Ferguson Brewing getting ever so close to new BA beer, cans and CIDER!

Ferguson Brewing getting ever so close to new BA beer, cans and CIDER!

In my most recent check-in with our beer friends at Ferguson, I learned quite a bit, especially if you’re a fan of locally produced barrel aged beers, cans, and cider.

Head brewer Robb Abell is working quickly and diligently as possible to fill all of his wooden barrels for barrel aging.

“I currently have 15 barrels completely filled with varying styles of beer,” said Abell.  “I have always believed that beer should be educational and fun at the same time, so for as many styles as I could, I put that beer into two different kinds of barrels.”

I’ve been really enjoying the continued growth and popularity of the barrel-aging that has been going on in our area.  Barrel-aging gives beer added flavors and aromas that are pulled in from the barrel itself.

“I don’t think enough people realize how much difference the barrel selection can make,” said Robb.  “So I am hoping that this opens some new eyes to the barrel-aging process. I have no way of knowing when any of these beers will be ready, it is really up to the barrels to decide when they have finished with the beer, and I do not want to rush it.”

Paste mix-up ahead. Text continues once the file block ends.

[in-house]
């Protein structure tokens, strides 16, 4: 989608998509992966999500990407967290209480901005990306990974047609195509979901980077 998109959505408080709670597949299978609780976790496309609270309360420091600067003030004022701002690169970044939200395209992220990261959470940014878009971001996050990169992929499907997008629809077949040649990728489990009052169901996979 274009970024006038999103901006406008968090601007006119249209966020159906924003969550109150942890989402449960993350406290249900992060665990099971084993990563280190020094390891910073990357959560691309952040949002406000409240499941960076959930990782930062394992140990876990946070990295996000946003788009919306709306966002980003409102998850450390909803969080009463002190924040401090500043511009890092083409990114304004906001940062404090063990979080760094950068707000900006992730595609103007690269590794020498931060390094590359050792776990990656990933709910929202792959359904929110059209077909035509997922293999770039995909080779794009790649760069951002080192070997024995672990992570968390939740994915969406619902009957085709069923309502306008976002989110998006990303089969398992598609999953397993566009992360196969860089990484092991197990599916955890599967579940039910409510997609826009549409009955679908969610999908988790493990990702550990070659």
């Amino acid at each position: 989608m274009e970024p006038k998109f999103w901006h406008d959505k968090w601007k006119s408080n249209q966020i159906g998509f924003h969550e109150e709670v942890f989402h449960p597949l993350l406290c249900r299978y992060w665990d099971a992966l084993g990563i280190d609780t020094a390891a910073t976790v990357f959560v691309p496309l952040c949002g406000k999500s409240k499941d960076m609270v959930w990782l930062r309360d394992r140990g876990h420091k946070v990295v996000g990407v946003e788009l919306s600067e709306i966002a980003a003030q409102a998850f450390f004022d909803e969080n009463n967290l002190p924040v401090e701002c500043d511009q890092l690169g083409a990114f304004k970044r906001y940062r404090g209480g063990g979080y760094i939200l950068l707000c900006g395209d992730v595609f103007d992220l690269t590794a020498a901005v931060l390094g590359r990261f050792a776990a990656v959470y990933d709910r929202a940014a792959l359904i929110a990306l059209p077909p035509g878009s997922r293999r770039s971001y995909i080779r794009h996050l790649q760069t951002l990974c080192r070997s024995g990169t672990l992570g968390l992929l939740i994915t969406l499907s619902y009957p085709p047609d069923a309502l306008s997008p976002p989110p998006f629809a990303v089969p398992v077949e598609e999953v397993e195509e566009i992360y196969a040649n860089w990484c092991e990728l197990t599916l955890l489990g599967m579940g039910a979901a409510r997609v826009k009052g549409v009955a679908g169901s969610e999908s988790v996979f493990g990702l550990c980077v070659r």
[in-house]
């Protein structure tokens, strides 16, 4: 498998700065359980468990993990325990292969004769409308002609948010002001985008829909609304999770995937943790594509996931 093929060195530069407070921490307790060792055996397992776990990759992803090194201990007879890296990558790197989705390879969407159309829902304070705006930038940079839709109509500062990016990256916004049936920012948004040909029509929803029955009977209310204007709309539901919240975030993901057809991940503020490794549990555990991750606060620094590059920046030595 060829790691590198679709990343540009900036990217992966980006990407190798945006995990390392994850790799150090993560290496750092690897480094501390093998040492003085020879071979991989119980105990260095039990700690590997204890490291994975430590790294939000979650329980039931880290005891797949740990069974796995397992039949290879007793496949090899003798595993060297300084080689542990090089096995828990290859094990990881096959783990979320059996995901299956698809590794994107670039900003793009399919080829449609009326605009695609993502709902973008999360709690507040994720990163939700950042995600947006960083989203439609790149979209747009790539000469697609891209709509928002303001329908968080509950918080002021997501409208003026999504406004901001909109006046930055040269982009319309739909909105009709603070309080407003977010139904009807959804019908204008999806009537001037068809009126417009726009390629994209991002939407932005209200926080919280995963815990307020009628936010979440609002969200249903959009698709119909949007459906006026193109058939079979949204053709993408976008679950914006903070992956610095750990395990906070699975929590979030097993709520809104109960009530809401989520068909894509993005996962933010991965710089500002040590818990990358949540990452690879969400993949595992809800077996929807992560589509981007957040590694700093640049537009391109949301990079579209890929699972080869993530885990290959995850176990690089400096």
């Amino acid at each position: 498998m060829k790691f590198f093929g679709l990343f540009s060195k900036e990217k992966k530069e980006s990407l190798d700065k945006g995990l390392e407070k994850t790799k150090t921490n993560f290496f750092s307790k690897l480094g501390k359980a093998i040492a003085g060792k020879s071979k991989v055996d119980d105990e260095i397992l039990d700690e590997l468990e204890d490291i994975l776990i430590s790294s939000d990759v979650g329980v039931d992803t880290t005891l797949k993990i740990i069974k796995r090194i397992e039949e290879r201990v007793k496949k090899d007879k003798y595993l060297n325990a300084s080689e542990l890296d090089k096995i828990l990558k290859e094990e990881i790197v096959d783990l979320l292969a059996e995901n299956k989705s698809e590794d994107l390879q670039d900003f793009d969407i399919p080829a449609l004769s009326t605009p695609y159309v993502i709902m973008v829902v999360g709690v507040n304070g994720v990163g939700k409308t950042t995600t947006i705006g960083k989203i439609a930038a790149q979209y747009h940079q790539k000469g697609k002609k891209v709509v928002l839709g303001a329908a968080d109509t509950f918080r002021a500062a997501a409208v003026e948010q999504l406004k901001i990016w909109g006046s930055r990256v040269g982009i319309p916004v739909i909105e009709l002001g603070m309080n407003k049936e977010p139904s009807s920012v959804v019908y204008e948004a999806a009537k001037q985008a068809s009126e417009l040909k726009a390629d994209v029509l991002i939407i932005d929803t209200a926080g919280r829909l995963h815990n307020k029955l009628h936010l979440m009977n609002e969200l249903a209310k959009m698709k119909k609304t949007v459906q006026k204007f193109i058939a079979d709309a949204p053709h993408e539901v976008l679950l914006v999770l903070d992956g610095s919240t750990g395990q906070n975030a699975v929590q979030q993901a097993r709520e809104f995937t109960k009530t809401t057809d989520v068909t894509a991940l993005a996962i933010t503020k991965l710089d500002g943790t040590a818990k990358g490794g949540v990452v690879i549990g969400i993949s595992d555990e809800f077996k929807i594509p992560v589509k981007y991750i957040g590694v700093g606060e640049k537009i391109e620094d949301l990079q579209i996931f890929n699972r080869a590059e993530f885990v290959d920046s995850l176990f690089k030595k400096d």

Abell will not be disclosing the names or the styles of anything in the barrels until they “have spoken.”

The Future Is Cider, My Son
Apparently, a brewery cannot just decide to brew cider if wants.  Right now Abell and his team are wading their way through a sea of red tape in order to get the proper licensing to start cider production. The good news is that when the paperwork is ready, they have a recipe that they are happy with, it is just a matter of making sure they are legal before they start production.
It’s also in Cans
Cans are coming. Abell says they have arrived and now they are doing the work to make sure they meet brewery requirements.  “Then I’ll start preparing the beer to go in them. But I want to be able to hold the cans in my hands before I get things in motion to start filling them,” said Abell.